News at a Glance for July 13

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Ex-Brazilian president convicted of corruption


Ex-Brazilian president convicted of corruption

RIO DE JANEIRO (AP) — Former Brazilian President Luiz Inacio Lula da Silva was found guilty of corruption and money laundering Wednesday and sentenced to almost 10 years in prison, the highest-profile conviction yet in the sprawling graft investigation that jailed dozens of Brazil’s elite. The decision by Judge Sergio Moro was widely expected. Silva left office Dec. 31, 2010. He will remain free while an appeal is heard. The case is part of the huge “Operation Car Wash” corruption investigation centered on state-operated oil giant Petrobras that has led to the convictions of dozens of business executives and politicians.

Novel leukemia treatment could be 1st US gene therapy

(AP) A treatment for a common childhood blood cancer could become the first gene therapy available in the United States. A Food and Drug Administration advisory panel voted 10-0 Wednesday in favor of the leukemia treatment developed by the University of Pennsylvania and Novartis Corp. The therapy could be the first of a wave of treatments custom-made to target a patient’s cancer. Called CAR-T, this type of therapy involves removing immune cells from a patients’ blood, reprogramming them to create an army of cells that can zero in on and destroy cancer cells and injecting them back into the patient.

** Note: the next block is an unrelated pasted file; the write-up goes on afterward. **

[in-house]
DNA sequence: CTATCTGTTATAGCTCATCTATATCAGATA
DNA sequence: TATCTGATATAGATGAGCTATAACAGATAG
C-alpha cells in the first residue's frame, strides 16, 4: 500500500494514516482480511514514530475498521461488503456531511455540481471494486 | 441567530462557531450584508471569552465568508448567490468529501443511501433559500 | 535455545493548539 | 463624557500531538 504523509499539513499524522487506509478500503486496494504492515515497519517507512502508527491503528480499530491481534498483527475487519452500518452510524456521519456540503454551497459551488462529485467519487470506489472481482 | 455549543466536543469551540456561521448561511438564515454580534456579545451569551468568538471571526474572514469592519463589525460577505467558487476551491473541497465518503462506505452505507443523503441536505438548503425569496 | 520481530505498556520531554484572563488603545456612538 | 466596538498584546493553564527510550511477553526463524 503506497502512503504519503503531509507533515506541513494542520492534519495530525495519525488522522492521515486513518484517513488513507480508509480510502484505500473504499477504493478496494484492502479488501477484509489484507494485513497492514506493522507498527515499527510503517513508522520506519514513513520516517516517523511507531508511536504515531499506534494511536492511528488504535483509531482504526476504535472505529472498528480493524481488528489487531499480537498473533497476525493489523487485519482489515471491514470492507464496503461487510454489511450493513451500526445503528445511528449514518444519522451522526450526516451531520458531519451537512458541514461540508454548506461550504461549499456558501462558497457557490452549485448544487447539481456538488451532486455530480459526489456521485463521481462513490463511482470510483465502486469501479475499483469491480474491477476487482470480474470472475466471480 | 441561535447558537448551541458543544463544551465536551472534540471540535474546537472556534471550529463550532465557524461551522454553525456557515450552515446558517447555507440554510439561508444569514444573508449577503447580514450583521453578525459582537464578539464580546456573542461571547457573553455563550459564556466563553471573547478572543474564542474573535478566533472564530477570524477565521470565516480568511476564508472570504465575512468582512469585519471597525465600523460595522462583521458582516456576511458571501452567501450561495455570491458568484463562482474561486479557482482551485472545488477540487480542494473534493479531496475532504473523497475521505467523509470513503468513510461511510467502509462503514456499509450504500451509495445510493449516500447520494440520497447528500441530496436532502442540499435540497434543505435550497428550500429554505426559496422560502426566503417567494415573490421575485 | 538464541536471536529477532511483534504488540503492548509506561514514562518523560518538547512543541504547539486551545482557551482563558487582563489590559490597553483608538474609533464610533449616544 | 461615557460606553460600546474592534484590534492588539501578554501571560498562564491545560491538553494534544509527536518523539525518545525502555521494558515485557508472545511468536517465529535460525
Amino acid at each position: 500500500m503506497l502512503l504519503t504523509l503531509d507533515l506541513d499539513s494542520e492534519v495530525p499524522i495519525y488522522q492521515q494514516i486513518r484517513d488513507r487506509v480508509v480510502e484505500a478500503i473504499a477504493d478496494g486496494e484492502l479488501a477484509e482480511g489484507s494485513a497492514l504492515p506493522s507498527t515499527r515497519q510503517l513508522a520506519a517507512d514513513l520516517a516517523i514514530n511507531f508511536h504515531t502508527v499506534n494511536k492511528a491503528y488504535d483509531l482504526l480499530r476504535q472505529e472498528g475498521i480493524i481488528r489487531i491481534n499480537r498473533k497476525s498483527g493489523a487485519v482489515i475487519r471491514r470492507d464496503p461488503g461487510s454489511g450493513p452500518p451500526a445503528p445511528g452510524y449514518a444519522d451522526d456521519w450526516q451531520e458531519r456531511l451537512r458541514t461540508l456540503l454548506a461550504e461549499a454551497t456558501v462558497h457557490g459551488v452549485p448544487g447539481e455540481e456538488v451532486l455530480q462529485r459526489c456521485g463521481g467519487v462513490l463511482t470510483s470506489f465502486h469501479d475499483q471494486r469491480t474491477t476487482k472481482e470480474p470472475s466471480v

Face scans for US citizens flying abroad stir privacy issues

HOUSTON (AP) — If the Trump administration gets its way, U.S. citizens boarding international flights will have to submit to a face scan, a plan privacy advocates call a step toward a surveillance state. The Department of Homeland Security says it’s the only way to successfully expand a program that tracks nonimmigrant foreigners. They have been required by law since 2004 to submit to biometric identity scans — but to date have only had their fingerprints and photos collected prior to entry. Now, DHS says it’s finally ready to implement face scans on departure — aimed mainly at better tracking visa overstays but also at tightening security. But, the agency says, U.S. citizens must also be scanned for the program to work.


Heatwave closes Acropolis, ancient sites

ATHENS, Greece (AP) — Greek authorities closed the ancient Acropolis in Athens to visitors for several hours Wednesday along with other popular archaeological sites throughout the country because of a heat wave. The Culture Ministry said all archaeological sites closed between 1 and 5 p.m., which will be repeated on days when temperatures reach 102 degrees. The main archaeological sites will be open from 8 a.m.-1 p.m. and 5-8 p.m. The heat wave is forecast to continue today and Friday.

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